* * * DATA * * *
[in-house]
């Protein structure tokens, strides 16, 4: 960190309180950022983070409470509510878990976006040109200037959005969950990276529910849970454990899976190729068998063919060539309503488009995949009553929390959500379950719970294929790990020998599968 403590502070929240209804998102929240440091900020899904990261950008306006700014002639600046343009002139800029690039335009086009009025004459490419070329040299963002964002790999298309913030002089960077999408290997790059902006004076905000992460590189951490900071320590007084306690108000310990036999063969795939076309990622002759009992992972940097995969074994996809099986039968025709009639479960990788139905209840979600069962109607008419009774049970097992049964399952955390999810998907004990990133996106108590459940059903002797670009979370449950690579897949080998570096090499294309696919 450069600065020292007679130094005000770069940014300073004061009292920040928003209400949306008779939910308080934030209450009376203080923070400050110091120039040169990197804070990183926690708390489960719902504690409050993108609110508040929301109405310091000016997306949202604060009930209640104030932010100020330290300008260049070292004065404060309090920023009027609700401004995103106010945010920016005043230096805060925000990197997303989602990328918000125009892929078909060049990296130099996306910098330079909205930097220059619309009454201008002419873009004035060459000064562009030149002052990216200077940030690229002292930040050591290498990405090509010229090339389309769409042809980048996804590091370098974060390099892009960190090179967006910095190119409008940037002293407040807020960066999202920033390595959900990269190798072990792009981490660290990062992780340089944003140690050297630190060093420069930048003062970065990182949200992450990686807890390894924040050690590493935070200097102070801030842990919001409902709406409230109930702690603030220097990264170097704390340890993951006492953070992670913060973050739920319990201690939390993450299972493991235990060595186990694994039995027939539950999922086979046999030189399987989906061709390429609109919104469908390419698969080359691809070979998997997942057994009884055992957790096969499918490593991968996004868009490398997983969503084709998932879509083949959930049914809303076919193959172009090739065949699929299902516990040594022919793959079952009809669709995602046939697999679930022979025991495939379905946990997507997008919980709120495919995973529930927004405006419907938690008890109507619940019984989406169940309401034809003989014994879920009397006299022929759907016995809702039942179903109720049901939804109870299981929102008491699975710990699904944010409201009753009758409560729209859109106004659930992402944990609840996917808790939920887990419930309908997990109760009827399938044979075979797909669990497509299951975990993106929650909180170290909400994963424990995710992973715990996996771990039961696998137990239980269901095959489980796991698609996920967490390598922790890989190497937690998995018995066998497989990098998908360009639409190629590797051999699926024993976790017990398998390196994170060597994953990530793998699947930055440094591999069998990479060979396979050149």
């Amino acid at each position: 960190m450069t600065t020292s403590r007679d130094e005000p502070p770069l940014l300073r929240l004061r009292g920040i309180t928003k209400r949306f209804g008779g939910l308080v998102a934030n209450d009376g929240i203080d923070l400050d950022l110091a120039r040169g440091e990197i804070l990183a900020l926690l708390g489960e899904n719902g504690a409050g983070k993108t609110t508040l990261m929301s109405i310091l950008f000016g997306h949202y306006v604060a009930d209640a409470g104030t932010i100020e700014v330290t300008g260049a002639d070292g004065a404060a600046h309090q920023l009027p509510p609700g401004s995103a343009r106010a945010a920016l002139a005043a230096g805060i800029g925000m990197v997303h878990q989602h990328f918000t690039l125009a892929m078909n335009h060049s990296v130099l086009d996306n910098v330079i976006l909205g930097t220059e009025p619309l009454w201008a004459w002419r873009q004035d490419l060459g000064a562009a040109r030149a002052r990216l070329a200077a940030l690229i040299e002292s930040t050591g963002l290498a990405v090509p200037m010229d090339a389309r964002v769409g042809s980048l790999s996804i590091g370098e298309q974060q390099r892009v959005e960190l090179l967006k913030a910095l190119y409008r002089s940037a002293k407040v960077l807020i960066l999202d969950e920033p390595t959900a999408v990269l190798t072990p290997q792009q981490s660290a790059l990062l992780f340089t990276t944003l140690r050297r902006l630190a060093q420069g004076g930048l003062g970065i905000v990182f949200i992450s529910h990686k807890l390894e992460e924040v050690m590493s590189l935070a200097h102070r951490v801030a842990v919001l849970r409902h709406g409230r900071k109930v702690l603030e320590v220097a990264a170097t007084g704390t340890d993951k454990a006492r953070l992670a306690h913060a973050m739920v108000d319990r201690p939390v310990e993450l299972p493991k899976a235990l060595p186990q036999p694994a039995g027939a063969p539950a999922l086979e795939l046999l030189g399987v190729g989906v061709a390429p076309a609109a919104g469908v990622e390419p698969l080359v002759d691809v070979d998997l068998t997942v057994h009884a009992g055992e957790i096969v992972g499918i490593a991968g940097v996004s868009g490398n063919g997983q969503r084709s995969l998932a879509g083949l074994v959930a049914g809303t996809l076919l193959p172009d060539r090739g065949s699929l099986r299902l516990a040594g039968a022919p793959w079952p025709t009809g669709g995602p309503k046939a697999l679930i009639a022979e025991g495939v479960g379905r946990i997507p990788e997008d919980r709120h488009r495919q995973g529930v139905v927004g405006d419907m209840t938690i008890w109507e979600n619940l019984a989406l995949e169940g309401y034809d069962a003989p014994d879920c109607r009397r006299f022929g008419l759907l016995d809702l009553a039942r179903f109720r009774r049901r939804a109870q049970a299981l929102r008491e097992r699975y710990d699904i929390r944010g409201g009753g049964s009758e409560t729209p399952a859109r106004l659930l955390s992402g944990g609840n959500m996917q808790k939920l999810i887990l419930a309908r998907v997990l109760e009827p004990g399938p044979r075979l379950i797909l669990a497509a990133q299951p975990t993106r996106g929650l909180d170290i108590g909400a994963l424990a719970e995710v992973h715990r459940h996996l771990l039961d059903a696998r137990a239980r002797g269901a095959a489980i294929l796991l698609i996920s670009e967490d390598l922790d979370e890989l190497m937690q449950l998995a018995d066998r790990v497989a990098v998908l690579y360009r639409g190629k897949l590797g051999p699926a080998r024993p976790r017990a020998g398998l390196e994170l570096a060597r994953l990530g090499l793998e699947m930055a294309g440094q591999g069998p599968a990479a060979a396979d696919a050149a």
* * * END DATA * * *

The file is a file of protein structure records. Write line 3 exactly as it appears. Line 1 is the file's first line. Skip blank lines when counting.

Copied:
């Amino acid at each position: 960190m450069t600065t020292s403590r007679d130094e005000p502070p770069l940014l300073r929240l004061r009292g920040i309180t928003k209400r949306f209804g008779g939910l308080v998102a934030n209450d009376g929240i203080d923070l400050d950022l110091a120039r040169g440091e990197i804070l990183a900020l926690l708390g489960e899904n719902g504690a409050g983070k993108t609110t508040l990261m929301s109405i310091l950008f000016g997306h949202y306006v604060a009930d209640a409470g104030t932010i100020e700014v330290t300008g260049a002639d070292g004065a404060a600046h309090q920023l009027p509510p609700g401004s995103a343009r106010a945010a920016l002139a005043a230096g805060i800029g925000m990197v997303h878990q989602h990328f918000t690039l125009a892929m078909n335009h060049s990296v130099l086009d996306n910098v330079i976006l909205g930097t220059e009025p619309l009454w201008a004459w002419r873009q004035d490419l060459g000064a562009a040109r030149a002052r990216l070329a200077a940030l690229i040299e002292s930040t050591g963002l290498a990405v090509p200037m010229d090339a389309r964002v769409g042809s980048l790999s996804i590091g370098e298309q974060q390099r892009v959005e960190l090179l967006k913030a910095l190119y409008r002089s940037a002293k407040v960077l807020i960066l999202d969950e920033p390595t959900a999408v990269l190798t072990p290997q792009q981490s660290a790059l990062l992780f340089t990276t944003l140690r050297r902006l630190a060093q420069g004076g930048l003062g970065i905000v990182f949200i992450s529910h990686k807890l390894e992460e924040v050690m590493s590189l935070a200097h102070r951490v801030a842990v919001l849970r409902h709406g409230r900071k109930v702690l603030e320590v220097a990264a170097t007084g704390t340890d993951k454990a006492r953070l992670a306690h913060a973050m739920v108000d319990r201690p939390v310990e993450l299972p493991k899976a235990l060595p186990q036999p694994a039995g027939a063969p539950a999922l086979e795939l046999l030189g399987v190729g989906v061709a390429p076309a609109a919104g469908v990622e390419p698969l080359v002759d691809v070979d998997l068998t997942v057994h009884a009992g055992e957790i096969v992972g499918i490593a991968g940097v996004s868009g490398n063919g997983q969503r084709s995969l998932a879509g083949l074994v959930a049914g809303t996809l076919l193959p172009d060539r090739g065949s699929l099986r299902l516990a040594g039968a022919p793959w079952p025709t009809g669709g995602p309503k046939a697999l679930i009639a022979e025991g495939v479960g379905r946990i997507p990788e997008d919980r709120h488009r495919q995973g529930v139905v927004g405006d419907m209840t938690i008890w109507e979600n619940l019984a989406l995949e169940g309401y034809d069962a003989p014994d879920c109607r009397r006299f022929g008419l759907l016995d809702l009553a039942r179903f109720r009774r049901r939804a109870q049970a299981l929102r008491e097992r699975y710990d699904i929390r944010g409201g009753g049964s009758e409560t729209p399952a859109r106004l659930l955390s992402g944990g609840n959500m996917q808790k939920l999810i887990l419930a309908r998907v997990l109760e009827p004990g399938p044979r075979l379950i797909l669990a497509a990133q299951p975990t993106r996106g929650l909180d170290i108590g909400a994963l424990a719970e995710v992973h715990r459940h996996l771990l039961d059903a696998r137990a239980r002797g269901a095959a489980i294929l796991l698609i996920s670009e967490d390598l922790d979370e890989l190497m937690q449950l998995a018995d066998r790990v497989a990098v998908l690579y360009r639409g190629k897949l590797g051999p699926a080998r024993p976790r017990a020998g398998l390196e994170l570096a060597r994953l990530g090499l793998e699947m930055a294309g440094q591999g069998p599968a990479a060979a396979d696919a050149a």